Lifebuoy kicks off a virtual hygiene drive in the Metaverse that targets gamers and aims to create a change.
According to a recent UNICEF Report, around 818 million children in the world lack basic handwashing facilities at their schools, which puts them at increased risk of COVID-19 and other transmittable diseases. Furthering its global mission to improve handwashing behaviour, especially amongst children, Hindustan Unilever Limited’s Lifebuoy kicked off a virtual hygiene drive in the Metaverse - Gift of the Ganga.
This unique Minecraft build aims to turn germ-breeding pollution into germ protection, thereby turning pollution that is bad into germ protection that is good. On ‘Gift of the Ganga’, gamers are invited to fish out plastic pollution from the mighty river recreated in the metaverse. In exchange, Lifebuoy will clear an equivalent and more amount from the actual river.
On-ground, in partnership with Swayambhu, a social enterprise and Central Government’s Namami Gange Programme, Lifebuoy will roll out the plastic waste collection and upcycling efforts in one of the most afflicted parts of the river – the Haridwar bend. The plastic collected will be supplemented by a segregation process of identifying, classifying, dividing, and sorting so that it can then be sent onward for upcycling. To drive awareness and action, Lifebuoy also encourages physical participation from people from all walks of life to participate in the actual clean-up drive on-ground to volunteer. Those interested can reach out to Swayambhu on 9205642777.
With Lifebuoy’s single-minded focus to prevent illness by improving hygiene behaviours among children this plastic once segregated will be then upcycled to build handwashing stations for under-served schools. By providing access to handwashing stations with soap along with the brand's proven handwashing programs, Lifebuoy will equip thousands of children with the most essential provision to fight illness-causing germs and stay free from infections. In keeping with our mission to also negate any risk to the environment, the brand has ensured that the upcycled plastic boards used to create handwashing stations can be further crushed and upcycled more than 5 times.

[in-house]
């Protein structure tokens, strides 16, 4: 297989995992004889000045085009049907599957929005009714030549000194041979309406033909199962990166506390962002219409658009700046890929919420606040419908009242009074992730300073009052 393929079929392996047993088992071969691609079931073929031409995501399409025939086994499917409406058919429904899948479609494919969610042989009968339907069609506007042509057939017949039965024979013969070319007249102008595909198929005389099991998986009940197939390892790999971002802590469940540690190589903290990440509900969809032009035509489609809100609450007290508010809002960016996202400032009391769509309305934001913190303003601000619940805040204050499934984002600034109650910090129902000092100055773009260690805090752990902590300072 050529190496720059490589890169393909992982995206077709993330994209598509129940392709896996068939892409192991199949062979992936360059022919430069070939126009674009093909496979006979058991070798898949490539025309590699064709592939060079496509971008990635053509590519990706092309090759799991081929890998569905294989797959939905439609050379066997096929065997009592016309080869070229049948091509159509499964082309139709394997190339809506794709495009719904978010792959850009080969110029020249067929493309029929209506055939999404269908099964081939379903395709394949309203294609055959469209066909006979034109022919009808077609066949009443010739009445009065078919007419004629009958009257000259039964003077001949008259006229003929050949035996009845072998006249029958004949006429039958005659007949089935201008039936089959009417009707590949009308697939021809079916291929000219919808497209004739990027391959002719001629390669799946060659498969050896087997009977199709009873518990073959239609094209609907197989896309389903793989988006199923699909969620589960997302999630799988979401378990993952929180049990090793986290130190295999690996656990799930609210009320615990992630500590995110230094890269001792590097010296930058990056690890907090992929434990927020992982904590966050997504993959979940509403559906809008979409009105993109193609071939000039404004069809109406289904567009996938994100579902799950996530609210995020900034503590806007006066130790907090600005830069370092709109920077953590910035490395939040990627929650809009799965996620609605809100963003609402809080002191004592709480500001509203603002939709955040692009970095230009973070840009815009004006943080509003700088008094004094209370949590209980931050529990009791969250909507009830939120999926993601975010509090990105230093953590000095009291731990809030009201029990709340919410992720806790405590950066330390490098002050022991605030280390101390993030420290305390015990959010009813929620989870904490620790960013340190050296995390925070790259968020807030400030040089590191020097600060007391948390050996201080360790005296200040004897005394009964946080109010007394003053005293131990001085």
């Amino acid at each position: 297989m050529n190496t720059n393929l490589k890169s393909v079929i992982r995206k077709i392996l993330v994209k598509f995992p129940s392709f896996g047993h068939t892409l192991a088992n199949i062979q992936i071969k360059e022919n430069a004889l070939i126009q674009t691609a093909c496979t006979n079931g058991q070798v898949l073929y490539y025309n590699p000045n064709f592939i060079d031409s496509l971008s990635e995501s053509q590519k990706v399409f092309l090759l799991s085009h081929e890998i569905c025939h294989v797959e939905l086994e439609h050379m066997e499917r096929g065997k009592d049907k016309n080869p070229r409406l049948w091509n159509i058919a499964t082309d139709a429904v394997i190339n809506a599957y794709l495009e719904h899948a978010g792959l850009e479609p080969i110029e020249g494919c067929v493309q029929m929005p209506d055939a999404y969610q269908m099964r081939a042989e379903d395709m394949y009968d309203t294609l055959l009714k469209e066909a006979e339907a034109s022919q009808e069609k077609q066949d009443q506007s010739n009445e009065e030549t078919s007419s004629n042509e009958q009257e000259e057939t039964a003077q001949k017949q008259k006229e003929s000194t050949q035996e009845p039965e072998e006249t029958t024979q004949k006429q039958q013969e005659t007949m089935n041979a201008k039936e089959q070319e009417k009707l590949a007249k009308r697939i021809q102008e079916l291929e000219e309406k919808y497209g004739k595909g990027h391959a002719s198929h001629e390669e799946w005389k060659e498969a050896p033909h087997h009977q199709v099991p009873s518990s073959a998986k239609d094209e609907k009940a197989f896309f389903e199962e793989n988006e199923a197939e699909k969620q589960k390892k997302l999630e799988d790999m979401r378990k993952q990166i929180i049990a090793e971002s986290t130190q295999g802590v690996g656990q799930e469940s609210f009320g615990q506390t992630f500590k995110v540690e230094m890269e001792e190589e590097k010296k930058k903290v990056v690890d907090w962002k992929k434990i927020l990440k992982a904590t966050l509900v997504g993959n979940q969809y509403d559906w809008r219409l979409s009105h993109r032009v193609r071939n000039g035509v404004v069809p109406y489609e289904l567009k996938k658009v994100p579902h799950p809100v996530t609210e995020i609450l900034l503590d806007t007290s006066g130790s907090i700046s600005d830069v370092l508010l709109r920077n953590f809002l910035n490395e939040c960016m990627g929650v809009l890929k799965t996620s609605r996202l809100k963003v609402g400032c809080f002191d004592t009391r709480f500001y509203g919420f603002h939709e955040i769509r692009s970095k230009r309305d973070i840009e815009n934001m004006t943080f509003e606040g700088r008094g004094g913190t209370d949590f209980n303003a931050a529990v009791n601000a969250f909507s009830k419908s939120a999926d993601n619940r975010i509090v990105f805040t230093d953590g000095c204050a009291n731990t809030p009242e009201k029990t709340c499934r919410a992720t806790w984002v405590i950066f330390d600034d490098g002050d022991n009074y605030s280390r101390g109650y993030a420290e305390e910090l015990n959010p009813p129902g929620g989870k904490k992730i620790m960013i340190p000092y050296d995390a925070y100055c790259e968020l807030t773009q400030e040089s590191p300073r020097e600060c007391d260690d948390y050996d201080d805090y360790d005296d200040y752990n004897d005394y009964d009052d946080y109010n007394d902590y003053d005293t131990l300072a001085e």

According to Parnil Sarin, Global Brand Director, Unilever, “Pollutants of all sorts are breeding grounds for illness-causing germs. Combined with the lack of practising hand hygiene on the right occasions daily, this leads to multiple preventable illnesses in children. Lifebuoy has always believed in going beyond creating a discourse on the importance of soap and hand hygiene. Year on year the brand stays committed to creating and launching platforms to further amplify and engage people at scale.”
The ‘Gift of the Ganga’ is Lifebuoy’s efforts to engage with young gaming audiences and inspire a behavioural shift towards hygiene and handwashing.
Sarin adds, “We are inviting people from all walks of life to help us on our mission to prevent illness. The Minecraft campaign is a great example of how we are leveraging the power of technology to educate people about the importance of hygiene online, while also highlighting the importance of waste segregation and its upcycling potential on-ground. By making learning about hygiene fun, interactive and collaborative we hope to instil healthy habits that they will carry with them for the rest of their lives.”
In under 5 days since the game went live, ‘Gift of the Ganga’ has seen the participation of gamers from 10 countries. This includes top gamers and influencers who have together raised awareness and collected nearly 12 tonnes of plastic waste, equivalent to around 6 lahks 1.5 litre PET plastic bottles from the Ganga. Lifebuoy urges many more gamers to join in the collection, as the higher the amount of waste collected; the higher the number of handwash stations the brand will be able to build to help thousands of children across under-served schools in the vicinity/country.